78 views

How to account for the movement of stars during measurement of parallax

In my GCSE physics class today I was doing revision for my upcoming GCSEs, and we came to parallax measurements, as before my teacher explained that two measurements are taken six months apart as the ...
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1answer
189 views

How to physically prepare a qubit in a certain state?

I earlier asked the question about definition of a qubit. From it I understood that its the experimental setup that actually defines the qubit. But I don't get it's physical realization. How a qubit ...
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0answers
68 views

Why isn't everthing in a superposition state? [duplicate]

I know that a superposition is a state in which there are 50% and 50% (other % also) chances of two things to happen so why am I not in a superposition state? Example, I am at rest and i now choose to ...
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1answer
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Entanglement and the uncertainty principle

Suppose you have two maximally entangled particles. You measure the spin about the x axis of the first and the spin about the y axis of the second. But both spins cannot be known simultaneously, so ...
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Compatible Observables and Measurement

Suppose $A$ and $B$ are compatible observables (i.e. $[A,B] = 0$). We take the eigenkets of $A$ to be $|a_1 \rangle \ldots |a_N \rangle$. Further, we suppose that the first $k$ eignekets of $A$ are ...
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142 views

Why superpositions? [closed]

I've seen a lot of stuff on superpositions, namely the double slit experiment. And every video I watch, it tells me the same thing: It's amazing that when these particles are being observed they ...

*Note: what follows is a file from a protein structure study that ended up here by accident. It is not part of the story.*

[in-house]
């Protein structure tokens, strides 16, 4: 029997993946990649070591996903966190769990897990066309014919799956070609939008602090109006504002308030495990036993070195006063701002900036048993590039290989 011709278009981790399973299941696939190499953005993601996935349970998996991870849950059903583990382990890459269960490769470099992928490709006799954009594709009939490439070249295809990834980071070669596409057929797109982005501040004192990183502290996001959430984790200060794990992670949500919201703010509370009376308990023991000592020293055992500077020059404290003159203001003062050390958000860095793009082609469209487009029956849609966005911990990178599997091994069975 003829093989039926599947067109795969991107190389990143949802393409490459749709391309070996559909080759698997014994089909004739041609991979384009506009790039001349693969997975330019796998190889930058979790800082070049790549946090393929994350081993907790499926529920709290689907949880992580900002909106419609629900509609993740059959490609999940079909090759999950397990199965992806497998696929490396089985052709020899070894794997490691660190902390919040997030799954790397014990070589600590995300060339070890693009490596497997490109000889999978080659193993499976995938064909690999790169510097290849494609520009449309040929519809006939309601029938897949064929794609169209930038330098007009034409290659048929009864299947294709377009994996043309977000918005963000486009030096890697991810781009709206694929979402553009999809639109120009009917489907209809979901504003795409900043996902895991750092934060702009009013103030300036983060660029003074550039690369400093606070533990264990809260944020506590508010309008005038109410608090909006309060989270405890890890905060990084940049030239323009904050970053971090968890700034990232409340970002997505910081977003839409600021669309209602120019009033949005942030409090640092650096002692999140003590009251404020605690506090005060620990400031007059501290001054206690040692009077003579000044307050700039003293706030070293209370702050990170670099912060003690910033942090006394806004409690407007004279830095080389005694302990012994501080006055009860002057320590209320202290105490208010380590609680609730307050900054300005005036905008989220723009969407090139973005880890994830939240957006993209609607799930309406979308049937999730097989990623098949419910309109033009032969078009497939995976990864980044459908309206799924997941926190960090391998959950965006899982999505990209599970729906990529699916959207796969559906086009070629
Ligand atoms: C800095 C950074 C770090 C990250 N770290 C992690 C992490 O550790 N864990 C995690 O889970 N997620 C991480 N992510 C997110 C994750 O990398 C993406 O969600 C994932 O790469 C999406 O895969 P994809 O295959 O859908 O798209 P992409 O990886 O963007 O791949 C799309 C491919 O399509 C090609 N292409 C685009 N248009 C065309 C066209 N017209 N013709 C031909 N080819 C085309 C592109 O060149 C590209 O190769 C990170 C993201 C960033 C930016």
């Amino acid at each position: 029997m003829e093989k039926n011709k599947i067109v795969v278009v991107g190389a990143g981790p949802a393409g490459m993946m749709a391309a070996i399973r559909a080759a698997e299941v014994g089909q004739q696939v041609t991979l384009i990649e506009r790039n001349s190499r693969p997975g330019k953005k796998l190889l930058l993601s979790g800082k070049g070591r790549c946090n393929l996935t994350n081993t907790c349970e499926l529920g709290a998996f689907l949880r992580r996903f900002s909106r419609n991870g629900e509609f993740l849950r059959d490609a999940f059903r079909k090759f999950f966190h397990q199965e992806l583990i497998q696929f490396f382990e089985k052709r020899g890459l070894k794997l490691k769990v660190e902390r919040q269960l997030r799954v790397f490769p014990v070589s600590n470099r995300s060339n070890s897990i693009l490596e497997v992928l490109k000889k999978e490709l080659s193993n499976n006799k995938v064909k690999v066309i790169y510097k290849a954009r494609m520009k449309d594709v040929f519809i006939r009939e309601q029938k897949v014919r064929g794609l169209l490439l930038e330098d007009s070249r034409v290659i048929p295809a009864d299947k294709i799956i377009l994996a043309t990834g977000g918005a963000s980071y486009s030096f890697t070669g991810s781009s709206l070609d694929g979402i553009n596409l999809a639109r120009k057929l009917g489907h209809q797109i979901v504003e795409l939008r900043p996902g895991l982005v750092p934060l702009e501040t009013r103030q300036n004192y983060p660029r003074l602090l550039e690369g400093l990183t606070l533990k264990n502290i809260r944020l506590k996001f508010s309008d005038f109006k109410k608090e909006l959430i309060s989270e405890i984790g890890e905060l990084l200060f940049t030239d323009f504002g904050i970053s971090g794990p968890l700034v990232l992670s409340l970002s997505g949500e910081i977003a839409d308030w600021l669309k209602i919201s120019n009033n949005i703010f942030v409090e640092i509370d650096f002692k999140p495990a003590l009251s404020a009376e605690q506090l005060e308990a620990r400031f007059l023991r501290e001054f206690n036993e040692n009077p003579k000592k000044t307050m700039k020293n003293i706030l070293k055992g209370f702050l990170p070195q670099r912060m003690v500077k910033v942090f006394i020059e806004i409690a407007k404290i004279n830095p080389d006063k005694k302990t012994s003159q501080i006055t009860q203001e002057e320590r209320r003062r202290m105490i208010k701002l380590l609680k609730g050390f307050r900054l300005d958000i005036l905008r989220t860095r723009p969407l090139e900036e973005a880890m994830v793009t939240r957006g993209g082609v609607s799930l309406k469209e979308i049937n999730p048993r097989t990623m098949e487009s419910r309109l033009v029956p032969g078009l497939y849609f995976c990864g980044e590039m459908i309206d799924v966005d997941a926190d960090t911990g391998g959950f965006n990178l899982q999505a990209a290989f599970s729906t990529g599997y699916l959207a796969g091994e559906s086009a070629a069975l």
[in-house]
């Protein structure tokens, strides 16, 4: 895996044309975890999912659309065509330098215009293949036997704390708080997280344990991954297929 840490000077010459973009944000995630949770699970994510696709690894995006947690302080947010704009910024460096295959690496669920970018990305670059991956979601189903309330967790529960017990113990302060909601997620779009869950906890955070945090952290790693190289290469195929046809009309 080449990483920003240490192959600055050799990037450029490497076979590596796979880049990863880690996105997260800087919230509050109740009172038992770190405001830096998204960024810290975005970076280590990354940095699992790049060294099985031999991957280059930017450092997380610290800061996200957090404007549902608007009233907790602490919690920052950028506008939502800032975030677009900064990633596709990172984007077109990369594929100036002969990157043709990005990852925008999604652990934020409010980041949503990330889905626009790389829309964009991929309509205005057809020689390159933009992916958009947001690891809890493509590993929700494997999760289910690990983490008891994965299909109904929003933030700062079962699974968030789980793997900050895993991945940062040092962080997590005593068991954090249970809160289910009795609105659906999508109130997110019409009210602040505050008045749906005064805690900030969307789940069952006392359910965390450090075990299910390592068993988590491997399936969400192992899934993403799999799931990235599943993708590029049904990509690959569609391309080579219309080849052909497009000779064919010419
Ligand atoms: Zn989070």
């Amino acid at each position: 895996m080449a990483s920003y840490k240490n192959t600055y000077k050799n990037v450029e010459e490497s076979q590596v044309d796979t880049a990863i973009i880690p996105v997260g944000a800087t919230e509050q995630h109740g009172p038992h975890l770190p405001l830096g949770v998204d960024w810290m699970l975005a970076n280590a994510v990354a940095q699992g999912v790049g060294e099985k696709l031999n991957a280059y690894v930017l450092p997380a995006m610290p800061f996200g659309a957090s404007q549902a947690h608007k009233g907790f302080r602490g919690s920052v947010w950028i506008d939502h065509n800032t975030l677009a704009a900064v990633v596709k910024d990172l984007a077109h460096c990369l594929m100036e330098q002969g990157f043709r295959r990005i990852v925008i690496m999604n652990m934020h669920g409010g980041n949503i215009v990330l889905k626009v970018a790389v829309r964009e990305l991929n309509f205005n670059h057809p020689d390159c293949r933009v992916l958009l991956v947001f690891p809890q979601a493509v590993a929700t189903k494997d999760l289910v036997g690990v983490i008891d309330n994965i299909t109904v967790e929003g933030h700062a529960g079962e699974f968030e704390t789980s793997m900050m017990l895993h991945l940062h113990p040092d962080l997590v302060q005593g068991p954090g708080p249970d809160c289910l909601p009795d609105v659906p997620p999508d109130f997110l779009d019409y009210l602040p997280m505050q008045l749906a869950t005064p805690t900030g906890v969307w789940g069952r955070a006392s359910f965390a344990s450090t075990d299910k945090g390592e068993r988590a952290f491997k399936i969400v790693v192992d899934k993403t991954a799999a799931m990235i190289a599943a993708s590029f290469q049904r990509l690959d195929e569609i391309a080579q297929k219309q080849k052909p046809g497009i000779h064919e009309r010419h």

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3answers
165 views

What is the meaning of “ Ψ is not a measurable quantity in itself”?

I want to know that why the wavefunction Ψ as a complex quantity (i.e $A+iB$ form) in quantum mechanics and somewhere I have studied that Ψ is not a measurable quantity in itself that's why we ...
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105 views

Physical meaning of quantum interpretations [closed]

Do interpretations of quantum mechanics have physical meaning? An argument for no would be the fact that no matter the interpretation, one gets the same measurements. They also do not follow logical ...
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452 views

Double slit experiment with animals as observers

I was searching about the double slit experiment, reading and watching videos, etc. If I understood correctly, when they measure the photon it behaves like a particle. On the Youtube video Tom ...
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1answer
67 views

Quantum state of a system after measurements with non-commutative operators

a) Assume two operators $A$ and $B$. 1) Assume $$[A,B]=0 $$ and $$ ψ= \sum c_n u_n ~~~~\text a~ wavefunction~ describing~ the~ state~ of~ the~ system $$ with $$Aψ=a_n u_n $$ $$Bψ=b_n u_n$$ If we ...
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355 views

Is a photon always in a state of superposition while traveling through space?